The death toll in the Haiti quake has topped 200,000, PM Jean-Max Bellerive said, as angry protests over the slow arrival of aid flared on the rubble-strewn streets of Port-au-Prince.
More than three weeks after the 7.0-magnitude quake, Bellerive said his tiny Caribbean nation had been ravaged by “a disaster on a planetary scale” and detailed the tragic toll suffered by his people.
“There are more than 200,000 people who have been clearly identified as people who are dead,” he said, adding that another 300,000 had been treated for injuries, 250,000 homes had been destroyed and 30,000 businesses lost.
At least 4,000 amputations have also been carried out due to horrific crush injuries – a shocking figure which is likely to strain the impoverished nation’s already meager resources for years to come.
Despite a massive aid operation, a lack of coordination and the extent of the damage has hampered the distribution of food and water leading to mounting tensions among a million people left homeless.
“The Haitian government has done nothing for us, it has not given us any work. It has not given us the food we need,” said Sandrac Baptiste bitterly, as she left her makeshift tent to join angry demonstrations.
In separate protests after a tense night when shots were fired in the ruined capital Port-au-Prince, some 300 people gathered outside the mayor’s office in the once upscale Petionville neighborhood.
“If the police fire on us, we are going to set things ablaze,” one of the protesters shouted, raising a cement block above his head.
Another 200 protesters marched toward the US embassy, crying out for food and aid, and about 50 protestors also gathered outside the police headquarters where the Haitian government of President Rene Preval is temporarily installed.
“Down with Preval,” demonstrators shouted at the president who has only spoken to the people a few times since the disaster struck.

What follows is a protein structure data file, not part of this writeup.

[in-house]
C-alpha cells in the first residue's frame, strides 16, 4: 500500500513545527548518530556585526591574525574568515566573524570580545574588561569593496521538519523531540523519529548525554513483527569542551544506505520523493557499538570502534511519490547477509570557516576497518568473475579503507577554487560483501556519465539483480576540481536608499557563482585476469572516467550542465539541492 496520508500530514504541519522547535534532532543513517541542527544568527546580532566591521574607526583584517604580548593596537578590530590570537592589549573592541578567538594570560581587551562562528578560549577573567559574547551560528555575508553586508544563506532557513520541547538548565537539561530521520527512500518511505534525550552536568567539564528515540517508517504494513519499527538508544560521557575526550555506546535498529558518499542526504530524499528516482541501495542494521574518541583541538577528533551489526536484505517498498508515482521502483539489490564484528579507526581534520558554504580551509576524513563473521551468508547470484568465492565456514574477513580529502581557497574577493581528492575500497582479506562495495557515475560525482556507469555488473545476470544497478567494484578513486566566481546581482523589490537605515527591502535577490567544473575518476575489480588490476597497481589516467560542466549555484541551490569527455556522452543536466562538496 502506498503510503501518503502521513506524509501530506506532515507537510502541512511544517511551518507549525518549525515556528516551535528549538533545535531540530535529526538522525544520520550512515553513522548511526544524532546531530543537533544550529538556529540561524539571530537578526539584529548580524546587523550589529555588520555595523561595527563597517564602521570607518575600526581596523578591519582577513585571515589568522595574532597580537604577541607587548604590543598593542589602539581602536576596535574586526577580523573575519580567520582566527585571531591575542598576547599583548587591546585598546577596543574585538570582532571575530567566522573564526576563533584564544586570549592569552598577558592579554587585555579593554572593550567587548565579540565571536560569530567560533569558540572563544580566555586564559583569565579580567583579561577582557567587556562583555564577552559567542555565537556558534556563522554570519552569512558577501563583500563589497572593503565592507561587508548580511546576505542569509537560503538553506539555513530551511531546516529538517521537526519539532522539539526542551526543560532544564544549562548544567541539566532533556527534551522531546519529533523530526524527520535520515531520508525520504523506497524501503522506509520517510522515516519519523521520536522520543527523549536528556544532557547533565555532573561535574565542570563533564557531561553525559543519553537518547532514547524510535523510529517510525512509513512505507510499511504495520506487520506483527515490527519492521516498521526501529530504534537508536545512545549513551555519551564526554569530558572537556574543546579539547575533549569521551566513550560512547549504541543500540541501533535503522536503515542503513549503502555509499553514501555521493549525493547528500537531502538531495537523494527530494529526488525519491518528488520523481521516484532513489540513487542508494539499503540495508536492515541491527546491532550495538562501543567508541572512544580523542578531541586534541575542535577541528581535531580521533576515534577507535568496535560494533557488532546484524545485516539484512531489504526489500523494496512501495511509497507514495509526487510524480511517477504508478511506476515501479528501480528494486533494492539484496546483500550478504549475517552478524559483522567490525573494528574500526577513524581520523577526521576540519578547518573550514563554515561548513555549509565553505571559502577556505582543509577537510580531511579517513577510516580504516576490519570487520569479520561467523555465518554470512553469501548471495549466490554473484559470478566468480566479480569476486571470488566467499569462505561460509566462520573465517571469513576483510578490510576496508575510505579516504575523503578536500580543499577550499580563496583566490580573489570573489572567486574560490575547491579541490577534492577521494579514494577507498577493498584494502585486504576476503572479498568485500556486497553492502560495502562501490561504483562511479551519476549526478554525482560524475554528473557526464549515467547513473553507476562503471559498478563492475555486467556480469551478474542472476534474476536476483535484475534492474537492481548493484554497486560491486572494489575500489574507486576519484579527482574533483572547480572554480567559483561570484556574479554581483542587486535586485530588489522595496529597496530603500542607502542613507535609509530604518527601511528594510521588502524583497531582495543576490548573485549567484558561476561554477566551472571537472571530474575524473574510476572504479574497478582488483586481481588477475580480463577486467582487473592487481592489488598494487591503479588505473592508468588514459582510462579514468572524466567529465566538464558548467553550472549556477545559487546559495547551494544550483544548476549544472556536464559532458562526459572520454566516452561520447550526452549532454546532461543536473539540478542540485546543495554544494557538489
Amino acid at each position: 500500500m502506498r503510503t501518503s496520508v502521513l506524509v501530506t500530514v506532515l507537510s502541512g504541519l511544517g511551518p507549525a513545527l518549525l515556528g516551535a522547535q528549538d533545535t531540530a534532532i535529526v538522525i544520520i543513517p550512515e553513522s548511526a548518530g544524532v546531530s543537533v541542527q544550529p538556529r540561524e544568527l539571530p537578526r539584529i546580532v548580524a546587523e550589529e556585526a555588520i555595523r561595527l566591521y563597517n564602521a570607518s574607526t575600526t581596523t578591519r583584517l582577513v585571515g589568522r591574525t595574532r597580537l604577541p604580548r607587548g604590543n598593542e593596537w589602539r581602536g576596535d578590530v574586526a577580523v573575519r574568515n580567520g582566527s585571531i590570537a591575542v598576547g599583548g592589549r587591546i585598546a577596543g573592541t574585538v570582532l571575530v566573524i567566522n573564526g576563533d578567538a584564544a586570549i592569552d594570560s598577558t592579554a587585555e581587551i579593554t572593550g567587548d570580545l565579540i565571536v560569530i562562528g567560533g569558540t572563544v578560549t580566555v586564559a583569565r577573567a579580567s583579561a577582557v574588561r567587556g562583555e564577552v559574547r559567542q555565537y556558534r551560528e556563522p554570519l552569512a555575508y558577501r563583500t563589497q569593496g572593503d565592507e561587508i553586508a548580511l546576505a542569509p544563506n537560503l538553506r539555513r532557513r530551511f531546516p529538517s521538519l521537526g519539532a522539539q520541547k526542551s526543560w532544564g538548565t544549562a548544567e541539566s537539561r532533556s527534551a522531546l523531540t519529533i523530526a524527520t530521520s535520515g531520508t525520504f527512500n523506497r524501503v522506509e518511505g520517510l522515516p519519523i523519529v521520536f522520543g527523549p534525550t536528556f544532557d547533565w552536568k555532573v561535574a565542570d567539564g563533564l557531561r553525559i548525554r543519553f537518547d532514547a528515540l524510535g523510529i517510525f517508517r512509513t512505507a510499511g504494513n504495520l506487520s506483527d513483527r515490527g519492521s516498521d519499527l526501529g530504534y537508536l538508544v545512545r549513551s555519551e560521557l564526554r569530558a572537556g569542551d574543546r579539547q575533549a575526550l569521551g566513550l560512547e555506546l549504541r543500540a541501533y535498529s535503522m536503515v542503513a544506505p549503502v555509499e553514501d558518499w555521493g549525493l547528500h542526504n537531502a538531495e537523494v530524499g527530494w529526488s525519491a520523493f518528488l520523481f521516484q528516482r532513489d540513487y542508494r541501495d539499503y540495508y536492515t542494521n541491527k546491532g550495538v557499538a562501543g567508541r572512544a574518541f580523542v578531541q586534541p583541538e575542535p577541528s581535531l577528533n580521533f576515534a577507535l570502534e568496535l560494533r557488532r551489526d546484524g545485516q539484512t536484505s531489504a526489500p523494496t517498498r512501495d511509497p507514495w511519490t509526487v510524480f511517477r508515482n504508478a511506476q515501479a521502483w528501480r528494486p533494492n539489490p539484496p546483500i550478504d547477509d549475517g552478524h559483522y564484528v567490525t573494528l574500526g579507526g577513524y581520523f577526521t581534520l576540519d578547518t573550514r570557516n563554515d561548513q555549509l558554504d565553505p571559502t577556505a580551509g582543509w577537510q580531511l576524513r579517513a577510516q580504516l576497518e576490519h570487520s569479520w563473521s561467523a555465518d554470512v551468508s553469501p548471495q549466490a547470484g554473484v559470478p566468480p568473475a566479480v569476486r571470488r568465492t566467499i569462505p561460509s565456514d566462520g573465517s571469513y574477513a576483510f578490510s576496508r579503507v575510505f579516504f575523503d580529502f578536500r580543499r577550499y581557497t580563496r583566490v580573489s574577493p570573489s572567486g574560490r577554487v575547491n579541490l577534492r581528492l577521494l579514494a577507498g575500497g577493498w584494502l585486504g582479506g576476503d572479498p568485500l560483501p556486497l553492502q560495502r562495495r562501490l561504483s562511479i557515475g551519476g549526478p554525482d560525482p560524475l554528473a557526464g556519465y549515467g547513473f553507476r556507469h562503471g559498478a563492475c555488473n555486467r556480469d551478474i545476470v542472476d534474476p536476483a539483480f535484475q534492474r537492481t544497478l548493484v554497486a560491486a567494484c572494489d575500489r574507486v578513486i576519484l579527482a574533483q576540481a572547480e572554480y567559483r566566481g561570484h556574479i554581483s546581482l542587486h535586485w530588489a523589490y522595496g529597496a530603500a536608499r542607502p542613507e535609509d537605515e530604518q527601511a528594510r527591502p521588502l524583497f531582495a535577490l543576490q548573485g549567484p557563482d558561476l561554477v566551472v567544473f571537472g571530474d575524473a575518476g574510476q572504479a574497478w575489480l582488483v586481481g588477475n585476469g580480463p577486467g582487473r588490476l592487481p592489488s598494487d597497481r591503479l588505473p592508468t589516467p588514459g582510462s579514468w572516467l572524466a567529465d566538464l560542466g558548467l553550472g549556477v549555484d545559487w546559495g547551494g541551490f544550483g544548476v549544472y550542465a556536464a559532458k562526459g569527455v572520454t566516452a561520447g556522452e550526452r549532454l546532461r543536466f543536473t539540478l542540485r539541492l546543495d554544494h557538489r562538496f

‘No tents, no food’
“There are no tents! There is no food!” protested Bousiquot Widmack, while demonstrators who said they were government workers complained their homes had collapsed, they had not been paid, and they had nothing to eat.
Amid the mounting frustration, UN chief Ban Ki-moon asked former US president Bill Clinton to “assume a leadership role” in coordinating the international aid, UN spokesman Martin Nesirky told a press briefing.
“The aim… is to provide strategic guidance to the United Nations involvement at an international level,” Nesirky said.
Clinton added: “The trick is to get the Haitian people back where they can stop living from day-to-day and start living from week-to-week or month-to-month and then start the long-term efforts.
“They, the leaders there, want to build a functioning, modern state for the first time, and I will do what I can to faithfully represent and work with all the agencies of the UN and help them get it done,” he added.
Food aid pledges
Countries, companies and individuals have promised more than 230 million dollars to the World Food Programme for its Haiti emergency operations, the UN agency said.
Marjorie Michel, the Haitian minister in charge of women’s affairs, said neighborhood committees were reporting a rise in the number of rapes in the tent camps, although women were reluctant to make a formal complaint.
She said teams were being sent into the camps to try to deal with the situation, and promised separate bathroom facilities would be installed in new camps.
A Haitian judge was meanwhile also due to question a group of Americans accused of trying to smuggle children out of the quake-stricken nation.
Ten US Christians from the Idaho-based New Life Children’s Refuge have been detained in Haiti since the weekend after they tried to smuggle some 33 children out of the country to neighboring Dominican Republic.